Little did I know when I started reading the Little House on the Prairie series and Willa Cather’s prairie novels that I would find the topic of pioneer life, and especially the role of women within the pioneer family, so absorbingly fascinating. This period in American history, when the huge expanses of what would become the states of Kansas and Nebraska were laid open to white settlers for the first time in the mid 1850s, was never something I had really come across before. I didn’t know anything about how and why people had come to settle on these empty plains, or how they managed to survive and prosper despite the limited resources available to them and Mother Nature’s attempts to see them off. I assumed that it was something that happened gradually, and that towns and settlements had been built before people came to occupy them. In reality, it was the other way around, and rather than men going out to start creating habitable homes and communities before bringing their families over, the majority of families, like the Ingalls’ in Little House on the Prairie, travelled to these new lands together, with nothing to their names but what they could carry in a wagon.
This put women in a unique position for their time; with hardly a neighbour in sight and so much work to do to set up a home and a livelihood, pioneer wives were truly their husband’s equals, playing a vital role in keeping the family fed and clothed as well as contributing to the family’s income through working in the fields and making sellable foodstuffs such as butter. These women could not afford to be idle, and had to use all of their domestic skills and wits to keep their families healthy and their store cupboards full. Joanna Stratton’s book pulls together the hundreds of first hand accounts, written by women, of pioneer life sent to her great grandmother at the turn of the century. She stumbled across this incredible archive while poking about in her grandmother’s attic one day, and her great grandmother’s dream of creating a book to tell these women’s stories was finally achieved when Joanna published this wonderful account that explores every aspect of prairie life, from fighting fires, to church picnics, to rounding up stampeding cattle, to dancing the night away by candlelight. I truly couldn’t put it down.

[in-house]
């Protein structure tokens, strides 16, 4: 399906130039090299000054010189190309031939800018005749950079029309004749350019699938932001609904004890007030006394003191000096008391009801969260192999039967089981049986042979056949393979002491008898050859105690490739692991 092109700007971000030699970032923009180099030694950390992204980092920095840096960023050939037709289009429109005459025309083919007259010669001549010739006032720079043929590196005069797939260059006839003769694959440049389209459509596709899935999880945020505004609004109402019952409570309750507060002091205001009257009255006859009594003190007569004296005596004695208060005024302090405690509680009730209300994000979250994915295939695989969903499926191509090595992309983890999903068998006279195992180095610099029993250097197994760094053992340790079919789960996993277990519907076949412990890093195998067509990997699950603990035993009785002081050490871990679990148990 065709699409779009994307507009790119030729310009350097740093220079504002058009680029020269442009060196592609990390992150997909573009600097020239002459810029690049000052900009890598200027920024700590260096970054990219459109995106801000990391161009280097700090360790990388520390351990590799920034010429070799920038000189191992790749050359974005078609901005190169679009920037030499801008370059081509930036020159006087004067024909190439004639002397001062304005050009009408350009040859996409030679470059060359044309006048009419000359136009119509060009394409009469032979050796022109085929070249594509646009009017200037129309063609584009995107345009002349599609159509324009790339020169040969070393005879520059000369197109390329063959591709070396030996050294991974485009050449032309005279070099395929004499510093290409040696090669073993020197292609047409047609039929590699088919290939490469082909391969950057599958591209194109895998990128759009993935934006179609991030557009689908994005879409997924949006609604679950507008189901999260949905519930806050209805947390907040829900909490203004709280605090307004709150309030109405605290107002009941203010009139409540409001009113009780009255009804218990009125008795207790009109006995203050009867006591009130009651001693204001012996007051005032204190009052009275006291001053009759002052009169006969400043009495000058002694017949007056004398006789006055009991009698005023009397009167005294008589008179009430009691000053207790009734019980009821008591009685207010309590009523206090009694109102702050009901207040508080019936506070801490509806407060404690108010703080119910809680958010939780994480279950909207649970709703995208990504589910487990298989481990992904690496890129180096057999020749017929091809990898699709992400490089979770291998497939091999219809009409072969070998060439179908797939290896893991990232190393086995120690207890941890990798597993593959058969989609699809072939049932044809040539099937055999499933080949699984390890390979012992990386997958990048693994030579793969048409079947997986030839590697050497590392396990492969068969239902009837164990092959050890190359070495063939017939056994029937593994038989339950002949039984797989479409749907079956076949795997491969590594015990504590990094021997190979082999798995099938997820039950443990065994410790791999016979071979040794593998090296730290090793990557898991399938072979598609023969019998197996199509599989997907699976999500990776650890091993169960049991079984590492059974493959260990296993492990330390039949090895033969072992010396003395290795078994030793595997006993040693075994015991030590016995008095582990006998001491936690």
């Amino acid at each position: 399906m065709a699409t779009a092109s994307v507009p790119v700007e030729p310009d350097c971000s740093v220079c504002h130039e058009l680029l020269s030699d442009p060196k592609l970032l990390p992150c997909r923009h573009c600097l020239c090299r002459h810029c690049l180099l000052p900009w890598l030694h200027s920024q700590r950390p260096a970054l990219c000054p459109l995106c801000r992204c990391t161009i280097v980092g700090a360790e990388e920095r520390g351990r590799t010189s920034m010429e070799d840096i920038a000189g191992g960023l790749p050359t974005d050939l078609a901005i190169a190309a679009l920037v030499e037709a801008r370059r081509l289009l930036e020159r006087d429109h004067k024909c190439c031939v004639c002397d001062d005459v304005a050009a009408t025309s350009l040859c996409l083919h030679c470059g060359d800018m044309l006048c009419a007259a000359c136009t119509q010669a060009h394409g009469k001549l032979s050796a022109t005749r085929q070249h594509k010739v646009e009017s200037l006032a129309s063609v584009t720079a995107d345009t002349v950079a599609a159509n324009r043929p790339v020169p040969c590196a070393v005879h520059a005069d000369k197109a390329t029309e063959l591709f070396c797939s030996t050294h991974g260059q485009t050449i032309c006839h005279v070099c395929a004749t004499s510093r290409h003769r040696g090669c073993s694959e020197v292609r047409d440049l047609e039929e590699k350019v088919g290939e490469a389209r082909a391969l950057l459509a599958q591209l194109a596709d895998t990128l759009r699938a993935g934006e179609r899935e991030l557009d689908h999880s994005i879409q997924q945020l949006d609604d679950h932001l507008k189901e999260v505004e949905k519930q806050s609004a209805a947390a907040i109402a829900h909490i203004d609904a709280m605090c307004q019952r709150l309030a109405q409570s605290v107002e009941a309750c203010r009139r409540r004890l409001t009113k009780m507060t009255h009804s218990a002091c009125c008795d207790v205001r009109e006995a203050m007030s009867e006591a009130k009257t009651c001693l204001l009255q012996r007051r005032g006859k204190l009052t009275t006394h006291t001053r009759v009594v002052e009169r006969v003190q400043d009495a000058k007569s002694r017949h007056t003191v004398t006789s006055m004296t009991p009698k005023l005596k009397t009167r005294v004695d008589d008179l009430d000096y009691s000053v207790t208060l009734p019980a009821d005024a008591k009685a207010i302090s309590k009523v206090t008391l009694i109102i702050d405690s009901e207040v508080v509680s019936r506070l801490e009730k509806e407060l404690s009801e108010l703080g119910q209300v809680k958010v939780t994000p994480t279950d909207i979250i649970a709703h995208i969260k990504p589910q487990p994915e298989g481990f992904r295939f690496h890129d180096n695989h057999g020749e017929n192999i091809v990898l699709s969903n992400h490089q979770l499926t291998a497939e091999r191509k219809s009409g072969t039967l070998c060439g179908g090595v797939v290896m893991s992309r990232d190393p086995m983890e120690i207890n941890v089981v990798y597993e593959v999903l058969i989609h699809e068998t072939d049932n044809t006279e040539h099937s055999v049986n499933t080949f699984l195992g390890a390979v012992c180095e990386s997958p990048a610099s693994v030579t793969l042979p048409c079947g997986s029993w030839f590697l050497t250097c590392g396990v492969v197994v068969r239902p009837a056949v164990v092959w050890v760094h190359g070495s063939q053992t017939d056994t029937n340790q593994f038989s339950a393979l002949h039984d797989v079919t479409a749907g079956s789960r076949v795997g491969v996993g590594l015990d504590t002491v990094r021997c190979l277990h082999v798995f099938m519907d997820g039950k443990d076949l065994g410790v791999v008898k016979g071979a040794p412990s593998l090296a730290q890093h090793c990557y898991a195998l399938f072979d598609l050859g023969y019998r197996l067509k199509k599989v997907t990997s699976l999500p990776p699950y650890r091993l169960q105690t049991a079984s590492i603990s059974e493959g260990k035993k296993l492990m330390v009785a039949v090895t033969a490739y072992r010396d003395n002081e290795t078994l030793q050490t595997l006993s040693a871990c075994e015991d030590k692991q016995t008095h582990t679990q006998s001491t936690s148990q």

Life on the prairie was especially difficult for women. While their husbands went out and worked on the fields with other men during the day, the women were alone with their children, often with no neighbours near enough to provide day to day companionship. Used to convenient, modern homes, usually in Eastern states, pioneer wives were suddenly faced with having to keep a house either built from prairie sod (a soddy) or a log house, often with a bare dirt floor, clean and habitable for their families. Most houses in the early days of settlement were the only ones standing for miles around, and it was a lonely life for women unused to such rural living. With the big towns so far away, pioneer families had to provide everything for themselves, with the women being responsible for cooking, cleaning and making clothes, bedlinen and any other necessary items, as well as having to lug water from the nearest stream back and forth every day until a well had been built, look after the children, help with any chores around the homestead and remain cheerful and optimistic throughout. An average day was exhausting, involving backbreaking labour and a constant battle against the dirt and dust of the prairie. Many women in the most remote areas had to make do for weeks and even months alone on their homesteads while their husbands went to the nearest town to trade or find work, and so they had to take care of the animals and land as well as the home, and keep their gun ready in case any marauding Indians or Cowboys or wild coyotes came by. Far from the popular image of the helpless, domesticated Victorian women, these pioneer wives were the equals of their husbands, and were completely necessary for their family’s survival. Needing courage, resourcefulness, intelligence and stamina, these women were remarkable for their strength, faith and tenacity.